Super Bowl XLIX Preview – Patriots vs. Seahawks
Mike Clay supplies you with everything you need to know about Super Bowl XLIX.
Super Bowl XLIX Preview – Patriots vs. Seahawks
If you like football and statistics, you’ve come to the right place. If not, well, keep reading anyway.
This doesn’t need much of an introduction other than to say that down below is an extensive evaluation of the two teams who will share the field in Super Bowl XLIV.
Matchups By The Numbers
Averaging 67.6 plays per game – fifth-highest in the NFL
Averaging 3.1 touchdowns per game – third-most
->Averaged 1.75 touchdowns per game during Weeks 1-4, but sit at 3.8 in 13 games since (Week 17 not included as the starters didn’t play the full game). Perspective: Denver paces all teams with a 3.3 mark this season.
71 percent of touchdowns are passes – 14th-highest
->Rate is 56 percent since Week 10 bye, which better aligns with 58 and 50 percent marks in 2012 and 2013, respectively.
Pass called on 60.7 percent of plays – 17th-highest
->Balanced attack a product of game flow:
—>57 percent expected pass rate – lowest in NFL
—>65 percent preferred pass rate – second-highest
Facing an average of 58.8 plays per game – second-lowest in NFL
Allowing 1.6 touchdowns per game – lowest in NFL
->Six touchdowns allowed over last eight games. That includes three scores in two playoff games.
71 percent of allowed touchdowns are passes – 13th-highest
->Allowed more than two passing touchdowns in a game once this season (Week 2).
Pass called on 60.5 percent of opposing offense’s plays – 14th-highest
->Balanced attack a product of game flow and opponent’s philosophy:
—>65 percent expected* pass rate – highest in NFL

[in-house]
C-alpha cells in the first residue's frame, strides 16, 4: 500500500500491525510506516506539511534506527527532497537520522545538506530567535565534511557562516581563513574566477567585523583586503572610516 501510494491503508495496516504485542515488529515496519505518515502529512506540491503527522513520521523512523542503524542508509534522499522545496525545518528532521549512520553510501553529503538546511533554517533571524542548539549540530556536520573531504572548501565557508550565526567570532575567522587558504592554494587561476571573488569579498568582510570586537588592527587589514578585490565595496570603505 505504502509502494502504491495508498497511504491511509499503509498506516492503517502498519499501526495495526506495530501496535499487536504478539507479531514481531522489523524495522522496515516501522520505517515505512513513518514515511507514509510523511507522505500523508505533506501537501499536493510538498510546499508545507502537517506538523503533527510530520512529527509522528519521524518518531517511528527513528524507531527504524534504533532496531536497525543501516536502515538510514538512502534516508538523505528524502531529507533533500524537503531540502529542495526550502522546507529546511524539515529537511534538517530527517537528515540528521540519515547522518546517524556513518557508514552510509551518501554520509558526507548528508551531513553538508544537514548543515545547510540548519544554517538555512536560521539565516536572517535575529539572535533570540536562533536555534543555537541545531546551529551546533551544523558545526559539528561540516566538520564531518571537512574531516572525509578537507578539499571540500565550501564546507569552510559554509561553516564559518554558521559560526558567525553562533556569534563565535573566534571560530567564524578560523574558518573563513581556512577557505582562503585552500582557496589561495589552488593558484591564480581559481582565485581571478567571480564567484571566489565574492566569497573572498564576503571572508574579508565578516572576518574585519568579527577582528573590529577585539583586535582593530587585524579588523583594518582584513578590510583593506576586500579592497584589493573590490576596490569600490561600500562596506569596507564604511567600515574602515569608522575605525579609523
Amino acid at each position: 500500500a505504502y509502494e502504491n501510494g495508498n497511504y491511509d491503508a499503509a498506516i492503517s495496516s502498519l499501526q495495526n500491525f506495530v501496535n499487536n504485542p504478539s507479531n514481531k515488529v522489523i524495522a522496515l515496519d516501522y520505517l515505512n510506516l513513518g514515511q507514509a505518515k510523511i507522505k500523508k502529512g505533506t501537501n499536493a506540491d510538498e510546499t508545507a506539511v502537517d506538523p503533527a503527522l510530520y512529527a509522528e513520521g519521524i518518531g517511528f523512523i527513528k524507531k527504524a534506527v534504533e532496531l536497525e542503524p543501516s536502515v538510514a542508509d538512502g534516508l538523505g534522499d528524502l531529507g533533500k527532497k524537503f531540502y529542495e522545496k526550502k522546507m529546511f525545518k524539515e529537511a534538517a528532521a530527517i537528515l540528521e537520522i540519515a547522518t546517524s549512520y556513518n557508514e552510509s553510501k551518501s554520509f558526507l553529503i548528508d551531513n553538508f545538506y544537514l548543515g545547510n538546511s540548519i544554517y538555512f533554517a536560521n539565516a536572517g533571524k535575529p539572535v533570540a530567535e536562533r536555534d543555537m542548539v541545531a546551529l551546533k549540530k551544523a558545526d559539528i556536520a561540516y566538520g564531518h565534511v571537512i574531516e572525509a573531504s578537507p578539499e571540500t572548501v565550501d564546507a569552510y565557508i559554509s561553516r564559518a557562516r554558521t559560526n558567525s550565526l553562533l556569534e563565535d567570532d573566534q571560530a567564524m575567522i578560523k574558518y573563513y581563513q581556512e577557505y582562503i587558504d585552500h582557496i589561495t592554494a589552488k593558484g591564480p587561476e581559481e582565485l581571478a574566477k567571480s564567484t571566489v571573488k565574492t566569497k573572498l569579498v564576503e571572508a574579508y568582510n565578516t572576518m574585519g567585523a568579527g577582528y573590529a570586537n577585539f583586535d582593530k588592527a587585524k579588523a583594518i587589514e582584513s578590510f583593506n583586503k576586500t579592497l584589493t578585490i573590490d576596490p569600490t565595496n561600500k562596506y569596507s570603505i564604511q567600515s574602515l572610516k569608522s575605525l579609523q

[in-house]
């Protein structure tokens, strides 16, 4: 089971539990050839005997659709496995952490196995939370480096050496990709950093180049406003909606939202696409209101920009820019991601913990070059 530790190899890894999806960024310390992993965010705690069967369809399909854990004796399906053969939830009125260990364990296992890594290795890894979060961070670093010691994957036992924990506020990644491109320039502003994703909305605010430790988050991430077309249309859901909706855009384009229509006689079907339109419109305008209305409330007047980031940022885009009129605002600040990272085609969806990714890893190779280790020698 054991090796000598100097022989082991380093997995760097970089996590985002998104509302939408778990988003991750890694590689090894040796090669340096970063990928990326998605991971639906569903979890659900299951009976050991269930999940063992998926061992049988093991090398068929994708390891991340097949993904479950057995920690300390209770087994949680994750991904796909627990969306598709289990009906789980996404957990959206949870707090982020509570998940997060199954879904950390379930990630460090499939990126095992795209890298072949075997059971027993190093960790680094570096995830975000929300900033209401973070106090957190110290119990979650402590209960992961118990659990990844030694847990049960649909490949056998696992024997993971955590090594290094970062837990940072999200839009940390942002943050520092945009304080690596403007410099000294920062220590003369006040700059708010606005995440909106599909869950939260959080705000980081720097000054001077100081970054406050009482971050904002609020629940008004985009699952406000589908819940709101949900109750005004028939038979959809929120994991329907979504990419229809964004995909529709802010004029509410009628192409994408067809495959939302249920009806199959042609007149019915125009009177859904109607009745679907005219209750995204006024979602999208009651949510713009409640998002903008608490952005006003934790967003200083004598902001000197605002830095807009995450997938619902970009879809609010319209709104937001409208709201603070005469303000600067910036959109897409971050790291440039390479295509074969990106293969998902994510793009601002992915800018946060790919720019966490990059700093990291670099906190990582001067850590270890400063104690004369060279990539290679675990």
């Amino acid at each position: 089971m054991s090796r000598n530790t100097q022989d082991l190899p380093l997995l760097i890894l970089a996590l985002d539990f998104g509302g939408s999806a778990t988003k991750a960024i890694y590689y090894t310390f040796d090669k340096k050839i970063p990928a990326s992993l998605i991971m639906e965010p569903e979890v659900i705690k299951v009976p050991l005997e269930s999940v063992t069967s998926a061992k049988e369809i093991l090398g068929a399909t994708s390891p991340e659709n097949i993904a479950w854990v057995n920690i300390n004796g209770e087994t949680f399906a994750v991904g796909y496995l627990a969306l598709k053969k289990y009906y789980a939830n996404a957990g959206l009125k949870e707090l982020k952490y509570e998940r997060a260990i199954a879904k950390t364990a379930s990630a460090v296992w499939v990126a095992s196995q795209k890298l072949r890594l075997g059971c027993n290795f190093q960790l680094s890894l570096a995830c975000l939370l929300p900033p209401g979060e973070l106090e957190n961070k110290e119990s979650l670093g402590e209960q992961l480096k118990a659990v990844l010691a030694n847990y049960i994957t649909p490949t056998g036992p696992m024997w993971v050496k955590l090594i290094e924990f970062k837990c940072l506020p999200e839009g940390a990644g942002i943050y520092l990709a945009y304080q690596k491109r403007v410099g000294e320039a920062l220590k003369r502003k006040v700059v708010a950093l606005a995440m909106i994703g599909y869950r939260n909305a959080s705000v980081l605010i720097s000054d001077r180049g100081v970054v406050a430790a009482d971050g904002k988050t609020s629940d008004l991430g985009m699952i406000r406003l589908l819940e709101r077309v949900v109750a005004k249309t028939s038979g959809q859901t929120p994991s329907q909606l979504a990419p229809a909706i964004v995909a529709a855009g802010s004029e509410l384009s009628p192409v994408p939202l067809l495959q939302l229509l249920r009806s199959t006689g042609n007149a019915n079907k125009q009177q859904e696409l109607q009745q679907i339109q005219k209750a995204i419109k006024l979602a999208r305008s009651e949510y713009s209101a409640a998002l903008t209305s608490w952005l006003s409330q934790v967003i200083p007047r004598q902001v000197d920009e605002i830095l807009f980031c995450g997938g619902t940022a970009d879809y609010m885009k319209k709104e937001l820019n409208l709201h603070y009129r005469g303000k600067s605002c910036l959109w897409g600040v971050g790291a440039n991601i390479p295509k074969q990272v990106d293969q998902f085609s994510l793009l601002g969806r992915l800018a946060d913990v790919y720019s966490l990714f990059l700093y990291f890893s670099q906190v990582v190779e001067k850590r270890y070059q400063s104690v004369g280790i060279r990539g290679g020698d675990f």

—>57 percent preferred* pass rate – second-lowest
*On average, opponents game-planned to run the ball against Seattle, but they were forced to throw as a result of trailing in the game.
Averaging 63.3 plays per game – 15th-lowest in the NFL
Averaging 2.6 touchdowns per game – 11th-most
->Since scoring at least three touchdowns in each of first four games, averaging 2.4 touchdowns per game since Week 5, which is right at league average.
52 percent of touchdowns are passes – third-lowest
->Well below rates during Russell Wilson’s first two seasons: 2012 (61 percent) and 2013 (63 percent)
->Wilson failed to eclipse two passing scores in a game during the regular season, but tossed three against Carolina in the divisional round.
Pass called on 53.5 percent of plays – third-lowest
->Run-heavy attack a product of game flow and philosophy:
—>58 percent expected pass rate – fourth-lowest in NFL
—>57 percent preferred pass rate – sixth-lowest
Facing an average of 64.3 plays per game – 13th-highest in the NFL
Allowing 1.9 touchdowns per game – fifth-lowest
->Allowed 14 touchdowns (two rushing) in nine games since Week 10 bye. That includes four to Baltimore in the divisional round.
80 percent of allowed touchdowns are passes – fourth-highest
Pass called on 62.2 percent of opposing offense’s plays – eighth-highest
->Pass-heavy attack a product of game flow and philosophy:
–>64 percent expected pass rate – third-highest in NFL
–>59 percent preferred pass rate – 10th-lowest